In Hong Kong, late summer to early autumn and late winter to early summer are the best times to dive, when the water is still a comfortable temperature and winds are conducive to diving. Avoid diving from July to September as algae and winds can impact visibility. 

Can a non-certified diver scuba dive?

Most scuba diving requires a minimal Open Water Diver certification. It is a risky water sport with a number of safety precautions and techniques to learn, so it’s best to complete the certification and avoid diving without professional guidance. However, there are some easy, instructor-led dives that can be attended by non-certified divers.

Is it safe to scuba dive during pregnancy?

While there isn’t conclusive research to suggest either way, doctors advise to err on the side of caution. One of the key potential dangers is nitrogen dissolution and its theoretical risks for fetal injury. If a mother is injured during a dive, or suffers from decompression illness or carbon monoxide poisoning, the baby is at risk.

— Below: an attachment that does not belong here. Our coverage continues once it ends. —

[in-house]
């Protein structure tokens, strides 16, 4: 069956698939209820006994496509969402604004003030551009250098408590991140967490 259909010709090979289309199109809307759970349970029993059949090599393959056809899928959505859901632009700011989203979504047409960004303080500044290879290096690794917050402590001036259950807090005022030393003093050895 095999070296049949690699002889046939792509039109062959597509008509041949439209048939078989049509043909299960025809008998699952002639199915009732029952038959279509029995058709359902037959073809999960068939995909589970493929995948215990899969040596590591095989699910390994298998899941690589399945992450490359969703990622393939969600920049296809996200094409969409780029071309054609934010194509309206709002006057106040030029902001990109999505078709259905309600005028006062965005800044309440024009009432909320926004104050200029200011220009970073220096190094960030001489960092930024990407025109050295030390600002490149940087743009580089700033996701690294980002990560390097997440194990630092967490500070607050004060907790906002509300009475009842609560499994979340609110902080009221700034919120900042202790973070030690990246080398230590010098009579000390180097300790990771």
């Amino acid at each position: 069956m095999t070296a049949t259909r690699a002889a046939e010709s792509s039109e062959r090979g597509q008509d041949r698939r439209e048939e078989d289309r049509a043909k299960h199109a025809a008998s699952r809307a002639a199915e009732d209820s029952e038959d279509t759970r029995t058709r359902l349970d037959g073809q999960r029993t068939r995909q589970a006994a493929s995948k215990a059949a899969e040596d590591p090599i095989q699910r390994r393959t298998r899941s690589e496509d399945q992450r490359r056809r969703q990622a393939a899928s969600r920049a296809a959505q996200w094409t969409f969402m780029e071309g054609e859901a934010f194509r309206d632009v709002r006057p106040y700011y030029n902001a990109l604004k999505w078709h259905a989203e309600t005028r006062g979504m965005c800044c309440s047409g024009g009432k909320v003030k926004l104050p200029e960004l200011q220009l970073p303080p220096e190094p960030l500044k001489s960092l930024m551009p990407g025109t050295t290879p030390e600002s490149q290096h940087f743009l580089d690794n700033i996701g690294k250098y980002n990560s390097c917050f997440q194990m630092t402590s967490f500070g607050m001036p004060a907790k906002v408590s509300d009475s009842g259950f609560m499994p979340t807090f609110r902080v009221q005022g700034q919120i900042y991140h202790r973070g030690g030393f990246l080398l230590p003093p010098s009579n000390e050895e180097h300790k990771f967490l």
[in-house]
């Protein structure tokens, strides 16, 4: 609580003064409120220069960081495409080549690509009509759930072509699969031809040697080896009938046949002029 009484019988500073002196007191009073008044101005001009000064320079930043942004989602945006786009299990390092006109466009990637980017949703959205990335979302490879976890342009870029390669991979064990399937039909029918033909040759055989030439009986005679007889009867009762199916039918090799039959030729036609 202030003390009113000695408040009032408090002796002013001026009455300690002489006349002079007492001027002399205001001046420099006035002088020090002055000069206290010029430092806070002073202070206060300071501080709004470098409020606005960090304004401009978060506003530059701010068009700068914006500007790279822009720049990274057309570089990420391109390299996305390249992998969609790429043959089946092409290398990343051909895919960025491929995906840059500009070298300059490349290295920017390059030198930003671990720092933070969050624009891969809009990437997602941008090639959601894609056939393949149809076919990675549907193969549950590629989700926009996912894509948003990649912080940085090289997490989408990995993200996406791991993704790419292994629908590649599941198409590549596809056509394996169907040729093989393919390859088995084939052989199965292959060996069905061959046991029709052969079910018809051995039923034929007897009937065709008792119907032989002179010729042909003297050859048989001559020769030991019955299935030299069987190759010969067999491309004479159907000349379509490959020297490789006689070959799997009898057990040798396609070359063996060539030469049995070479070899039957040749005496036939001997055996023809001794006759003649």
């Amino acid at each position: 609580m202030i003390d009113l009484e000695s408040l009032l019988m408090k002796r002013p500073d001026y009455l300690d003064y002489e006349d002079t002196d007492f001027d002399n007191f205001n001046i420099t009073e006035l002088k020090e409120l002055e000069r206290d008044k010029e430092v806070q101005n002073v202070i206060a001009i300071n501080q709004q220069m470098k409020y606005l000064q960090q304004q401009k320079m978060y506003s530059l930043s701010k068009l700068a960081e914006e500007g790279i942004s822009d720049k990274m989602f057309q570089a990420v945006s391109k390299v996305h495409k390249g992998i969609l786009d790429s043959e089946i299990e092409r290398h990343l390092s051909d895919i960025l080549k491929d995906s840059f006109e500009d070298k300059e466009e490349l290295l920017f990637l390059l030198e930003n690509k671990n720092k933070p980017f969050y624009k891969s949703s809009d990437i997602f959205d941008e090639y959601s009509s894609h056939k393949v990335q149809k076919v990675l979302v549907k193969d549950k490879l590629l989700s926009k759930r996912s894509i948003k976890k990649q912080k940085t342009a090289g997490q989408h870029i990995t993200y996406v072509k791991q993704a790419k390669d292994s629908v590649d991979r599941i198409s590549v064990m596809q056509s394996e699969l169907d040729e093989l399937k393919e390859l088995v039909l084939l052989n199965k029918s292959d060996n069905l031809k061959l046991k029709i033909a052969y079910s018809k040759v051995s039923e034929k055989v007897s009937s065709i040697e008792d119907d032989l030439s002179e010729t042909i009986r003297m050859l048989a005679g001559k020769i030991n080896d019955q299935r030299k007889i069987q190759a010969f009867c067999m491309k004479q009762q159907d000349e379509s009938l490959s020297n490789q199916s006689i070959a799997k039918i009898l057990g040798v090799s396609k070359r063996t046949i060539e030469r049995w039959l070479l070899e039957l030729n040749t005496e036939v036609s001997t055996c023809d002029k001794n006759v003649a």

What’s the minimum age to scuba dive?

The minimum age to complete the Open Water Diver Course is 10 years old, although some divers recommend kids be at least 12 before attempting scuba diving. For instructor-led dives, kids must be at least 8 years of age. 

Header image credits: Diving Adventure Hong Kong

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Born in New Delhi, brought up in Hong Kong, and having lived in New York, city life is in Kopal's blood. You can find her exploring her beloved city. Whether it's the latest sustainable fashion store, or the cutest new coffee shop, she loves finding the hidden secrets of Hong Kong. In her free time, Kopal is a active advocate for animal welfare and adoption, and she runs a Facebook and Instagram page, @adoptdontshop.hk.